AIS and Vessel Monitoring Systems (VMS) are not inter-operable or compatible, each uses different communication systems, protocols, reporting rates, and, most importantly VMS does not mitigate collision or enhance situational awareness; therefore, VMS is not an acceptable substitute for AIS. Read more...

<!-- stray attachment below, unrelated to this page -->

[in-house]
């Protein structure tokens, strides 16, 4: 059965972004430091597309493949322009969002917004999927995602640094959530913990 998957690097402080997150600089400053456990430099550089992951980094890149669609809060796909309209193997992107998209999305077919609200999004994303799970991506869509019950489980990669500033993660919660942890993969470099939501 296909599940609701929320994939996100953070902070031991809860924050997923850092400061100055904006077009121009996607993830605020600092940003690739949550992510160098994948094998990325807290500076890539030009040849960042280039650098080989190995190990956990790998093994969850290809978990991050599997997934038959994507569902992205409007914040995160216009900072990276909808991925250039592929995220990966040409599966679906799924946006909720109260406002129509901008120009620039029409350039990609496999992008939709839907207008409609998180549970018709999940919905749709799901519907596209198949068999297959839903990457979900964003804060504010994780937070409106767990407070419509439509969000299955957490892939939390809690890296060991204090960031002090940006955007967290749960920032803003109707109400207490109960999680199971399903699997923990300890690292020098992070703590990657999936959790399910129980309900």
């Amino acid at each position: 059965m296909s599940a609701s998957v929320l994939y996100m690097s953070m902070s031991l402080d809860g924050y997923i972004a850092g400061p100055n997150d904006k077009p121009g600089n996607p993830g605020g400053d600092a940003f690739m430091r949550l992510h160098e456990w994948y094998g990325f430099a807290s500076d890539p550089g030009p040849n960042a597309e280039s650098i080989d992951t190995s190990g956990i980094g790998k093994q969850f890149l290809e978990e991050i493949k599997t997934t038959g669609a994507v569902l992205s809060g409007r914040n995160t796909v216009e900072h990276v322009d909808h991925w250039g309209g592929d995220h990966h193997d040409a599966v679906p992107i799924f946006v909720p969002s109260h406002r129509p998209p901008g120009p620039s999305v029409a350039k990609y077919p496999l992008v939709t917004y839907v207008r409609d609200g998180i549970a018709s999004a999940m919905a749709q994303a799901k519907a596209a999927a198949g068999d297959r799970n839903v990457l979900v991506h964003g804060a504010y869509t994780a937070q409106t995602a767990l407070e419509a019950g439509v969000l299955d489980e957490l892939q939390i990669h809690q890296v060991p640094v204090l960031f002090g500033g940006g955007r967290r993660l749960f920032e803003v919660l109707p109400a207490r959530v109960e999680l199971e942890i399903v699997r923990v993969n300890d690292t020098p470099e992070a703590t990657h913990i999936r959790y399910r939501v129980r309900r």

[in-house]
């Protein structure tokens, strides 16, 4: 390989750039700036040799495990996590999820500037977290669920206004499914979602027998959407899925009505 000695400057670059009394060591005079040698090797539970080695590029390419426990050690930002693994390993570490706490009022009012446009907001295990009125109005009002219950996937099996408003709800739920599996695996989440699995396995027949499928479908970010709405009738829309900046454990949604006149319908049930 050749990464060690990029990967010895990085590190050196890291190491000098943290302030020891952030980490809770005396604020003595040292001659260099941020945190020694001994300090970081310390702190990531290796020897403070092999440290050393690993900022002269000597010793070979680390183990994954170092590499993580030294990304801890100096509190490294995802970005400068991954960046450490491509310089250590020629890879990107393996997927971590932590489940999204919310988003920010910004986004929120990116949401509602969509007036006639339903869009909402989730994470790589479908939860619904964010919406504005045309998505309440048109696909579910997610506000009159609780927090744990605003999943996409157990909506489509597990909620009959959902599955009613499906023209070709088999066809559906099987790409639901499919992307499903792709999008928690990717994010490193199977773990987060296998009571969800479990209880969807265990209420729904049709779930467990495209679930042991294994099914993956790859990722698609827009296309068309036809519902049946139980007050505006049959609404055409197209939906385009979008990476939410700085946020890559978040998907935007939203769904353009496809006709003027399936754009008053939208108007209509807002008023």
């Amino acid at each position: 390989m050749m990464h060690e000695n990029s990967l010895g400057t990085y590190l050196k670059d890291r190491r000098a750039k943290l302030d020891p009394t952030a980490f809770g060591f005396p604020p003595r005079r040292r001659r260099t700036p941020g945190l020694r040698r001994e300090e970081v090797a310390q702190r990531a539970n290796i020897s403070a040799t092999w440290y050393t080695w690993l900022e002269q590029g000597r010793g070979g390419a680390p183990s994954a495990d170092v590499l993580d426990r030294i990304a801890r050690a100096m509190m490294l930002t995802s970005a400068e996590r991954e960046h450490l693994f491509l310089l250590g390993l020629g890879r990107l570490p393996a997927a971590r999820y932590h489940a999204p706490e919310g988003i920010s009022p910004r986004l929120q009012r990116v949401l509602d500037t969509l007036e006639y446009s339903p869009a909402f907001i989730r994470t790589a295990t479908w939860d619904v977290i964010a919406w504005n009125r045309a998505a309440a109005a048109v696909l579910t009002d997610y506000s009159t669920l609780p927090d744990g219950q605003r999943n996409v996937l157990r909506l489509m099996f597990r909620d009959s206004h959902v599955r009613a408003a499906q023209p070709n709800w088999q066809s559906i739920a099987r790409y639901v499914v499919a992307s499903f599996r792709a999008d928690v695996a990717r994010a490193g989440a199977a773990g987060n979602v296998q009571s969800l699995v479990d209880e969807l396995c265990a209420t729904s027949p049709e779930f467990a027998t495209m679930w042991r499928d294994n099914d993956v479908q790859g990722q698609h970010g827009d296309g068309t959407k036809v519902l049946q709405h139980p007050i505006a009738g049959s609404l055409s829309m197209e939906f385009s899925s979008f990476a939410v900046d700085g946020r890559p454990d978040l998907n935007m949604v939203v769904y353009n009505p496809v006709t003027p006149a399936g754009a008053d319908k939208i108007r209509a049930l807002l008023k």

10. Why have some AIS units stopped broadcasting valid position reports? On February 27th, 2008 the GPS constellation increased to 32 satellites (PRN 32) thus providing a 5% increase in satellite availability and DOP (dilution of precision) world-wide. It has come to our attention that some (non-USCG type approved) AIS units-particularly old equipment which is non-compliant with the GPS interface standard (IS-GPS-200)-cannot recognize this additional satellite and subsequently are unable to calculate a position and broadcast a valid AIS Position Report. Note, the reported malfunctioning units do continue to receive position reports and are able to send and receive AIS text messages. Owners of AIS equipment denoted here, however, should be aware that their internal GPS systems may not act as a proper-timing or position-back-up under certain circumstances, i.e. when in view of PRN32. AIS users must ensure their units have or are interfaced with a properly operating Electronic Position Fixing System at all times. GPS and/or AIS problems should be reported via the NAVCEN website or via phone to the USCG Navigation Information Service at 1-703-313-5900.